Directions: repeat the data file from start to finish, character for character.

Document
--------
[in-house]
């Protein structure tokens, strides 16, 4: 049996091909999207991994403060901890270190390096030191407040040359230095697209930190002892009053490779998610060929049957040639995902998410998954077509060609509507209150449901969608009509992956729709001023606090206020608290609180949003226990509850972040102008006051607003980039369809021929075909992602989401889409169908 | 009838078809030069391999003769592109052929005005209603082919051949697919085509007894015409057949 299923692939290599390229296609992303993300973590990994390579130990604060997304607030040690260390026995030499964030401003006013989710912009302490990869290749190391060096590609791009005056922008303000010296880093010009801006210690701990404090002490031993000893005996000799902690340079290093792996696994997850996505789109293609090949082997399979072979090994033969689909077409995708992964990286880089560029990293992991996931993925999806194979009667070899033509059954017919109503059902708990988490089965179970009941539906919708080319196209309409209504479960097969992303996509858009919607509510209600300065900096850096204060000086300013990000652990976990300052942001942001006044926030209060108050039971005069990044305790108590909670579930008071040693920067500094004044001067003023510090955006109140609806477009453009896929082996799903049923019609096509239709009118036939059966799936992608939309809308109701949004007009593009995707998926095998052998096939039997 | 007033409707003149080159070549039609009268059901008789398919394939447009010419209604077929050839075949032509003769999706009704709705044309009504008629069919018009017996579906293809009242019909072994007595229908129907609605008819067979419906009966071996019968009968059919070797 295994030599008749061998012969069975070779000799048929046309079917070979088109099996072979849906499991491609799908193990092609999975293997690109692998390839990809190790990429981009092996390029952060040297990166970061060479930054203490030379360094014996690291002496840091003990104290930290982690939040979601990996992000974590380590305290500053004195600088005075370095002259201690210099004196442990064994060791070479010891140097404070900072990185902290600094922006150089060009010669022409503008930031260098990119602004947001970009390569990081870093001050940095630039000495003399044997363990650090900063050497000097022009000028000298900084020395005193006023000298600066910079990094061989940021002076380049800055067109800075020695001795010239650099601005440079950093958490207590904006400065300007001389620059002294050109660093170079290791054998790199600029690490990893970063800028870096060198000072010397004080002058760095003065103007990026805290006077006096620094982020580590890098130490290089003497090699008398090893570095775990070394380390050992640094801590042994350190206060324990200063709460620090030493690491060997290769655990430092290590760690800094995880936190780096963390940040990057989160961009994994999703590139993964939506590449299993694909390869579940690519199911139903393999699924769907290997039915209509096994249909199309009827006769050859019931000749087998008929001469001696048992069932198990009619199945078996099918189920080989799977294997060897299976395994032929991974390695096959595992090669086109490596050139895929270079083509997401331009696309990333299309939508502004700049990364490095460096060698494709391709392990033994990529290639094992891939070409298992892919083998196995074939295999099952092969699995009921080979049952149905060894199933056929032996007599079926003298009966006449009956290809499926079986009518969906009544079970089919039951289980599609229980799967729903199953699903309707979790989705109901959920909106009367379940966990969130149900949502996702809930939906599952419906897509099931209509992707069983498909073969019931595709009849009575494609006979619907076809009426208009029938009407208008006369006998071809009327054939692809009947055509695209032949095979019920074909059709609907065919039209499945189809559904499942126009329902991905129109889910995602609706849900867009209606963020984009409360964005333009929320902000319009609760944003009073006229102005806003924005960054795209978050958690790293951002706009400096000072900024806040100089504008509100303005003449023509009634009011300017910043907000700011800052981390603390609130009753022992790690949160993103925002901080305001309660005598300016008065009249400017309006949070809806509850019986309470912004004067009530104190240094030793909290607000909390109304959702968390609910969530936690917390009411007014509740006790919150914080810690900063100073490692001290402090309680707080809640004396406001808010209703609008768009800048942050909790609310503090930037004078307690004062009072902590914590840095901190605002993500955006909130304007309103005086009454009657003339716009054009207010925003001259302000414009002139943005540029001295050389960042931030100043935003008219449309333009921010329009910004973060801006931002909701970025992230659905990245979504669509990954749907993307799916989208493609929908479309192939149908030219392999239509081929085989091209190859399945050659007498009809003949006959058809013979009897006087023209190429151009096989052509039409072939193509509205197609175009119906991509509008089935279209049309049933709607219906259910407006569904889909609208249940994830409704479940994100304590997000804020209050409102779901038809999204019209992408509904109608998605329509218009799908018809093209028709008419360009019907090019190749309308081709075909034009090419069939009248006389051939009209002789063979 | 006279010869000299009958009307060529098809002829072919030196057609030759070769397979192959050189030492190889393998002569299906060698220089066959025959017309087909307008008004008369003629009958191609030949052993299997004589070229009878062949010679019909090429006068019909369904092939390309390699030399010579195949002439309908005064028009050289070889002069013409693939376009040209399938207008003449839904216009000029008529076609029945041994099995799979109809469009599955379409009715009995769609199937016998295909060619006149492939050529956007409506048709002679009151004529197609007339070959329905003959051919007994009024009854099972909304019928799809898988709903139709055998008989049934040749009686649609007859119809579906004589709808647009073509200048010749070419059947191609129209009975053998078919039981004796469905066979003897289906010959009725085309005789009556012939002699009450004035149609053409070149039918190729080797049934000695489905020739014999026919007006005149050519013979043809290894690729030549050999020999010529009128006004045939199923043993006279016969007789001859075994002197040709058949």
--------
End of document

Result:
[in-house]
């Protein structure tokens, strides 16, 4: 049996091909999207991994403060901890270190390096030191407040040359230095697209930190002892009053490779998610060929049957040639995902998410998954077509060609509507209150449901969608009509992956729709001023606090206020608290609180949003226990509850972040102008006051607003980039369809021929075909992602989401889409169908 | 009838078809030069391999003769592109052929005005209603082919051949697919085509007894015409057949 299923692939290599390229296609992303993300973590990994390579130990604060997304607030040690260390026995030499964030401003006013989710912009302490990869290749190391060096590609791009005056922008303000010296880093010009801006210690701990404090002490031993000893005996000799902690340079290093792996696994997850996505789109293609090949082997399979072979090994033969689909077409995708992964990286880089560029990293992991996931993925999806194979009667070899033509059954017919109503059902708990988490089965179970009941539906919708080319196209309409209504479960097969992303996509858009919607509510209600300065900096850096204060000086300013990000652990976990300052942001942001006044926030209060108050039971005069990044305790108590909670579930008071040693920067500094004044001067003023510090955006109140609806477009453009896929082996799903049923019609096509239709009118036939059966799936992608939309809308109701949004007009593009995707998926095998052998096939039997 | 007033409707003149080159070549039609009268059901008789398919394939447009010419209604077929050839075949032509003769999706009704709705044309009504008629069919018009017996579906293809009242019909072994007595229908129907609605008819067979419906009966071996019968009968059919070797 295994030599008749061998012969069975070779000799048929046309079917070979088109099996072979849906499991491609799908193990092609999975293997690109692998390839990809190790990429981009092996390029952060040297990166970061060479930054203490030379360094014996690291002496840091003990104290930290982690939040979601990996992000974590380590305290500053004195600088005075370095002259201690210099004196442990064994060791070479010891140097404070900072990185902290600094922006150089060009010669022409503008930031260098990119602004947001970009390569990081870093001050940095630039000495003399044997363990650090900063050497000097022009000028000298900084020395005193006023000298600066910079990094061989940021002076380049800055067109800075020695001795010239650099601005440079950093958490207590904006400065300007001389620059002294050109660093170079290791054998790199600029690490990893970063800028870096060198000072010397004080002058760095003065103007990026805290006077006096620094982020580590890098130490290089003497090699008398090893570095775990070394380390050992640094801590042994350190206060324990200063709460620090030493690491060997290769655990430092290590760690800094995880936190780096963390940040990057989160961009994994999703590139993964939506590449299993694909390869579940690519199911139903393999699924769907290997039915209509096994249909199309009827006769050859019931000749087998008929001469001696048992069932198990009619199945078996099918189920080989799977294997060897299976395994032929991974390695096959595992090669086109490596050139895929270079083509997401331009696309990333299309939508502004700049990364490095460096060698494709391709392990033994990529290639094992891939070409298992892919083998196995074939295999099952092969699995009921080979049952149905060894199933056929032996007599079926003298009966006449009956290809499926079986009518969906009544079970089919039951289980599609229980799967729903199953699903309707979790989705109901959920909106009367379940966990969130149900949502996702809930939906599952419906897509099931209509992707069983498909073969019931595709009849009575494609006979619907076809009426208009029938009407208008006369006998071809009327054939692809009947055509695209032949095979019920074909059709609907065919039209499945189809559904499942126009329902991905129109889910995602609706849900867009209606963020984009409360964005333009929320902000319009609760944003009073006229102005806003924005960054795209978050958690790293951002706009400096000072900024806040100089504008509100303005003449023509009634009011300017910043907000700011800052981390603390609130009753022992790690949160993103925002901080305001309660005598300016008065009249400017309006949070809806509850019986309470912004004067009530104190240094030793909290607000909390109304959702968390609910969530936690917390009411007014509740006790919150914080810690900063100073490692001290402090309680707080809640004396406001808010209703609008768009800048942050909790609310503090930037004078307690004062009072902590914590840095901190605002993500955006909130304007309103005086009454009657003339716009054009207010925003001259302000414009002139943005540029001295050389960042931030100043935003008219449309333009921010329009910004973060801006931002909701970025992230659905990245979504669509990954749907993307799916989208493609929908479309192939149908030219392999239509081929085989091209190859399945050659007498009809003949006959058809013979009897006087023209190429151009096989052509039409072939193509509205197609175009119906991509509008089935279209049309049933709607219906259910407006569904889909609208249940994830409704479940994100304590997000804020209050409102779901038809999204019209992408509904109608998605329509218009799908018809093209028709008419360009019907090019190749309308081709075909034009090419069939009248006389051939009209002789063979 | 006279010869000299009958009307060529098809002829072919030196057609030759070769397979192959050189030492190889393998002569299906060698220089066959025959017309087909307008008004008369003629009958191609030949052993299997004589070229009878062949010679019909090429006068019909369904092939390309390699030399010579195949002439309908005064028009050289070889002069013409693939376009040209399938207008003449839904216009000029008529076609029945041994099995799979109809469009599955379409009715009995769609199937016998295909060619006149492939050529956007409506048709002679009151004529197609007339070959329905003959051919007994009024009854099972909304019928799809898988709903139709055998008989049934040749009686649609007859119809579906004589709808647009073509200048010749070419059947191609129209009975053998078919039981004796469905066979003897289906010959009725085309005789009556012939002699009450004035149609053409070149039918190729080797049934000695489905020739014999026919007006005149050519013979043809290894690729030549050999020999010529009128006004045939199923043993006279016969007789001859075994002197040709058949």